Pack smart if you want GUIs on cheap hardware

I was talking to a device engineering manager the other day and, though I wasn’t sure why, we just weren’t seeing eye to eye. I was telling him that he really needs to invest more to get the GUI he was describing onto the low-end processor he wanted to use for an infusion product. By invest more, I mean more than he would if he were using a near-PC level piece of hardware. “But I want to spend less. That’s why I’m going with this cheaper part!”

This was an “a-ha” moment for me. There’s hardware cost, and then there’s project cost.

Then my aching back reminded me of my trans-Atlantic flight earlier this week and this analogy hit me: I have a friend who also made the trip (let’s call him Dave). Dave brought only a carry-on bag with all of his assorted clothing for this weeklong trip. In sharp contrast, I brought a gigantic suitcase and checked it in (paying the airline $75 for the privilege). Now, I was able to bring pretty much any clothing I wanted in that monstrous rolling luggage. Dave, on the other hand, had to do quite a bit more work to cull his sartorial choices for seven days to fit into a shoulder bag. Dave’s effort was worth it as he was repaid over and over for having lighter, smaller luggage. From avoiding fees, to not having to wait at baggage claim, to easily boarding the train from Frankfurt, to breezing over cobblestones in the plaza.

How does this apply to my processor conversation with the medical device guy? It’s quite simple. Big hardware is like that big suitcase. You pay more for all the space, but you don’t have to be an expert packer.

When you have small hardware (like a low-end processor), every bit and byte matter, as does every CPU cycle. You need to take advantage of everything that the hardware offers to save you space and time. For example, display layers must be leveraged for performance and memory reduction. And using dual graphics pipelines and hardware accelerated graphics functions is essential to offload work from the CPU. Don’t forget about boot times! Prioritizing asset loading to get the fastest start-up will also go a long way to making the hardware feel like it’s up to the task. If your hardware is limited, you need to use everything it’s got.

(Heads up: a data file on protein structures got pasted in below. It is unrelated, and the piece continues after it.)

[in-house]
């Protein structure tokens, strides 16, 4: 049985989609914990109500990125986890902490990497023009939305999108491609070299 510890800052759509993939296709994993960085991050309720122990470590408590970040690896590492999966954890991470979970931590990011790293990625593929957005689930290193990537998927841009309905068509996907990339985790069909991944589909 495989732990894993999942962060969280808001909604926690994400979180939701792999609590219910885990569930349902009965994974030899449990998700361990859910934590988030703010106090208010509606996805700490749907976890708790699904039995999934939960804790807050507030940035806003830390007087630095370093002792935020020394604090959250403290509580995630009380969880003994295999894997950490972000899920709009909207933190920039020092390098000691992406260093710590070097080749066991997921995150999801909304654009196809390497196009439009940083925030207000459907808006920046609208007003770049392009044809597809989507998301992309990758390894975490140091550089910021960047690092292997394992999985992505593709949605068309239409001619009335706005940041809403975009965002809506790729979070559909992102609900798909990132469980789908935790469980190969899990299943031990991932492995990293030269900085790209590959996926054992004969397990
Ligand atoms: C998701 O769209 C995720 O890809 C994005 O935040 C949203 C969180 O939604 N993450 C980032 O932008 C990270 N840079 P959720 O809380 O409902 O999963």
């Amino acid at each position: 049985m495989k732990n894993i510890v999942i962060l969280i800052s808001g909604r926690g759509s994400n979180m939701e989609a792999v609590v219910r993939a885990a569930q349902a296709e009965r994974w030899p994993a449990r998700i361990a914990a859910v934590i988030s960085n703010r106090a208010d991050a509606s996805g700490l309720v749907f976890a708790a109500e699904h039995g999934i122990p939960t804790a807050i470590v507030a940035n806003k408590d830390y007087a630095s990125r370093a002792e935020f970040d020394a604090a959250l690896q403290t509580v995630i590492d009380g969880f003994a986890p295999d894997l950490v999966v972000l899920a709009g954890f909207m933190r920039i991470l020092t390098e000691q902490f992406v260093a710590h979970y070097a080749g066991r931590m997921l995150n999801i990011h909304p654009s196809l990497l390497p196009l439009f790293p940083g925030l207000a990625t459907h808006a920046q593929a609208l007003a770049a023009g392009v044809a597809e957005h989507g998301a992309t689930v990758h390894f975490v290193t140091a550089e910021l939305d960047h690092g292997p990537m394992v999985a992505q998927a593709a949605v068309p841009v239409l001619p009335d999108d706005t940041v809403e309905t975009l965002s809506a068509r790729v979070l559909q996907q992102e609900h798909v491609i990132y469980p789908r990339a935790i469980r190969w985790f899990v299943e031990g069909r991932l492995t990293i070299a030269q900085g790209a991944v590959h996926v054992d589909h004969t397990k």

All of this means that it’s more expensive to develop for cheap hardware.

So, why would I ever choose cheap hardware if I have to spend more money developing for it? One word: volume. That one-time cost to get the code right gets divided across every unit that’s shipped, but the returns are multiplied for every unit. It’s a shrewd investment. In a mass-market world with billions of devices that need a display, every penny counts. Moreover, silicon vendors are innovating in ways that let those in the know deliver an incredible amount of usability for a really low price. They’re adding more graphics acceleration, more on-chip RAM and flash, direct from flash screen draws, and more.

In the long run, cheaper can be cheaper, but you have to make the most of what you have.

Jason Williamson is VP of marketing for Altia Incorporated. His vision and responsibilities span strategic market planning, product planning, market research, public relations, and Internet communications. He leads a team of marketing, Internet, and graphic art professionals who serve the company’s global base of customers and partners. Jason earned a BS in Electrical Engineering, a BS in Engineering Math and Computer Science, and an MS in Electrical Engineering at the University of Louisville.





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